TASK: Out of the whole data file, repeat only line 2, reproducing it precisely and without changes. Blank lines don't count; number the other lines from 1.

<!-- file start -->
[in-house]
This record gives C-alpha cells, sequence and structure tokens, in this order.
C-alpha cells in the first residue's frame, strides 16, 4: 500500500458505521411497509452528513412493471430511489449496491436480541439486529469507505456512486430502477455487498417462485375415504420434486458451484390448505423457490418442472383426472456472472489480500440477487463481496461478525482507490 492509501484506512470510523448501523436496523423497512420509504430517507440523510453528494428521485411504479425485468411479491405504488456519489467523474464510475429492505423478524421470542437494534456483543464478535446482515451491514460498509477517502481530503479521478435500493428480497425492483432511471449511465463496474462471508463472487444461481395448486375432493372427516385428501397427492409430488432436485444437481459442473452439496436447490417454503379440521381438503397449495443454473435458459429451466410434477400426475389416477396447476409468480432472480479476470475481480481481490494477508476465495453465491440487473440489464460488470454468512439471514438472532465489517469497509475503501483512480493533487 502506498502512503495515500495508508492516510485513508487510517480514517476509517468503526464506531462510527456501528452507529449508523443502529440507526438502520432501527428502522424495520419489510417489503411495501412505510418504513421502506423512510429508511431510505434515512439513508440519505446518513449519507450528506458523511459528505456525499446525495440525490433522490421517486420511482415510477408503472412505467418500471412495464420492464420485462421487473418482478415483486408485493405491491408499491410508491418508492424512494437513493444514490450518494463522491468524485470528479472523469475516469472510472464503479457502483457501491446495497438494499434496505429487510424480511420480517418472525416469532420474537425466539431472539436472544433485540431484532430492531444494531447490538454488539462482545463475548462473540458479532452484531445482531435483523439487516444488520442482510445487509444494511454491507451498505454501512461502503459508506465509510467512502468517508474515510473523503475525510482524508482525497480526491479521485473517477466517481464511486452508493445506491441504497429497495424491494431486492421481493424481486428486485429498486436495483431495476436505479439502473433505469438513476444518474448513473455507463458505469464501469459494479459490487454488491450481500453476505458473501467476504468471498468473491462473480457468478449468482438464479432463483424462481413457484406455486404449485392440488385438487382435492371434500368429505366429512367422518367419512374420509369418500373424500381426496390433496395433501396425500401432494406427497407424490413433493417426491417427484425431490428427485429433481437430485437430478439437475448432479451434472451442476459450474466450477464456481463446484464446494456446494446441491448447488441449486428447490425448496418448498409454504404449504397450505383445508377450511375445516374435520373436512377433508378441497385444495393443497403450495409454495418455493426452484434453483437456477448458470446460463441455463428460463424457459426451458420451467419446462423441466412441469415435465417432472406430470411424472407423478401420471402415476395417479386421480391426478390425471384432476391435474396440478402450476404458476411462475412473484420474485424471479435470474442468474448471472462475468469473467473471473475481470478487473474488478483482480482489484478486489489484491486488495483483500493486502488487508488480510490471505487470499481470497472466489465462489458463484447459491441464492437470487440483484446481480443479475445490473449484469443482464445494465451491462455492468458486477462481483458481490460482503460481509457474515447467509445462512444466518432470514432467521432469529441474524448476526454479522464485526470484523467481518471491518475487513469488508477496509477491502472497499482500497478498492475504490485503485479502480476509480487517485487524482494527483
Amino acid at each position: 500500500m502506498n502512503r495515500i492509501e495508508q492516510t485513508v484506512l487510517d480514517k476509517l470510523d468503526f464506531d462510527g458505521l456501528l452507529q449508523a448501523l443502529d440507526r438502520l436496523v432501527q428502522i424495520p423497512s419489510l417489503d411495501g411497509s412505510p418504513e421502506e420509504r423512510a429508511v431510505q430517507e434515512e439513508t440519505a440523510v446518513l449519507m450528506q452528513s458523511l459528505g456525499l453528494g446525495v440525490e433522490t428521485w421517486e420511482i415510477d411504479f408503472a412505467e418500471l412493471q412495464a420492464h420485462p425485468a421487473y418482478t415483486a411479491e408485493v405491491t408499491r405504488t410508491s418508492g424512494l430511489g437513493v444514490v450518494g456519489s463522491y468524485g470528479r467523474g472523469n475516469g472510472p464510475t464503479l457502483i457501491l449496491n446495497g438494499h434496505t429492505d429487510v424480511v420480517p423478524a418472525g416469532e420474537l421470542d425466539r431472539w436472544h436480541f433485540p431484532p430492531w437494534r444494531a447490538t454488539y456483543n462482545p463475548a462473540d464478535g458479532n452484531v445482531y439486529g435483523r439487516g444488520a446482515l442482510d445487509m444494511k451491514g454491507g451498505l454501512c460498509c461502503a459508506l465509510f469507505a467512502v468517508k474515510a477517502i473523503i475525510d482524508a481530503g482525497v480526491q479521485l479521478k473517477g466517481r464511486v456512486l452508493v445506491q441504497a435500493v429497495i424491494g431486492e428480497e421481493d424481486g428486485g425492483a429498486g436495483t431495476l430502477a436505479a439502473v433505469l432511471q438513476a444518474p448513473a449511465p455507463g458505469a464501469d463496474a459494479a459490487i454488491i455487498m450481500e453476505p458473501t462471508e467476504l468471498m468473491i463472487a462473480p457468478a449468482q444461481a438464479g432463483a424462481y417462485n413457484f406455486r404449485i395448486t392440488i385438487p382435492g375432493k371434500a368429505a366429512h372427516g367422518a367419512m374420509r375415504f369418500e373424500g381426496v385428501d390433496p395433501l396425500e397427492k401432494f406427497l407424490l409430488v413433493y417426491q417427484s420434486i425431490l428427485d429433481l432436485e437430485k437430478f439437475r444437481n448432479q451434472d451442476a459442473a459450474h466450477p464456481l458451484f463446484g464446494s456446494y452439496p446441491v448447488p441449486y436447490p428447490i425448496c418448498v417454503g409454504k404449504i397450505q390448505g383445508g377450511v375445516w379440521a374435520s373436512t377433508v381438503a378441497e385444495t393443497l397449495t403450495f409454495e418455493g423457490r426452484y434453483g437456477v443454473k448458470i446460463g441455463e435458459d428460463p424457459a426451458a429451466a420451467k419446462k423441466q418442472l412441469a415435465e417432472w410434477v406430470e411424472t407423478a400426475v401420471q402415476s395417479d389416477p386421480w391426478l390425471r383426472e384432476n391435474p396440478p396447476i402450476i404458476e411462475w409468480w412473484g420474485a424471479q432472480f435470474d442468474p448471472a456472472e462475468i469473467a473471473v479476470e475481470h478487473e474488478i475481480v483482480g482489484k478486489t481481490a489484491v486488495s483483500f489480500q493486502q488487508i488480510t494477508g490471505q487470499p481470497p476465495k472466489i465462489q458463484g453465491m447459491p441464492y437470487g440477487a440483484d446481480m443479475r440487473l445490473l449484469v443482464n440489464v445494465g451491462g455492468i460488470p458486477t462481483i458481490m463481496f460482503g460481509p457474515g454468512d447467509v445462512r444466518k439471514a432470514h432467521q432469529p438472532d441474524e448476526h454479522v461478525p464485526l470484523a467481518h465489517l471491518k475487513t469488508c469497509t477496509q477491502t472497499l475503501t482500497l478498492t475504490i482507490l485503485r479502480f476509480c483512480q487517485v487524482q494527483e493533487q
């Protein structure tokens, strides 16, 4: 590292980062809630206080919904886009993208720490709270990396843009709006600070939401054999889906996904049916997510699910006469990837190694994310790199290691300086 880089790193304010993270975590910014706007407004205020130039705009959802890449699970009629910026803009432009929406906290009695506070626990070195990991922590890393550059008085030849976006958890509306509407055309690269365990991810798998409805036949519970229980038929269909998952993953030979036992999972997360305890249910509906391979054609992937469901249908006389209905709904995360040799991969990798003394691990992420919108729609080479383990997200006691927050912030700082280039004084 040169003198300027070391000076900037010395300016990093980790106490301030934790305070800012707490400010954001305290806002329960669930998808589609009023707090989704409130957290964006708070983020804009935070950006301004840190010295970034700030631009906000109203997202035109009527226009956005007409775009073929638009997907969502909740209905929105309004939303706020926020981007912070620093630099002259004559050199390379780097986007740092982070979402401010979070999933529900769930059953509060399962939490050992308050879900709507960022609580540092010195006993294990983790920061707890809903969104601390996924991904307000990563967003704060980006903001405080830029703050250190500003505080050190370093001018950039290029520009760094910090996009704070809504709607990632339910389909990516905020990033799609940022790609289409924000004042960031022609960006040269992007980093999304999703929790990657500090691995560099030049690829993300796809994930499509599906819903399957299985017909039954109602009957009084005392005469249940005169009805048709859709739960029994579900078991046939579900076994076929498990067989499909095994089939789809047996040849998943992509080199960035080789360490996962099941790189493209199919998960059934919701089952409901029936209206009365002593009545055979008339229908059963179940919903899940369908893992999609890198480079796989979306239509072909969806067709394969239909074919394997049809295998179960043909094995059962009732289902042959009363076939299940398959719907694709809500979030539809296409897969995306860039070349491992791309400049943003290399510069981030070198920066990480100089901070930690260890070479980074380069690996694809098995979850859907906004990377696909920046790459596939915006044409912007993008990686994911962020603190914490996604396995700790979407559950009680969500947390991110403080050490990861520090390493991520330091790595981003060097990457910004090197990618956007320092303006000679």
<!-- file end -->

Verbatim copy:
This record gives C-alpha cells, sequence and structure tokens, in this order.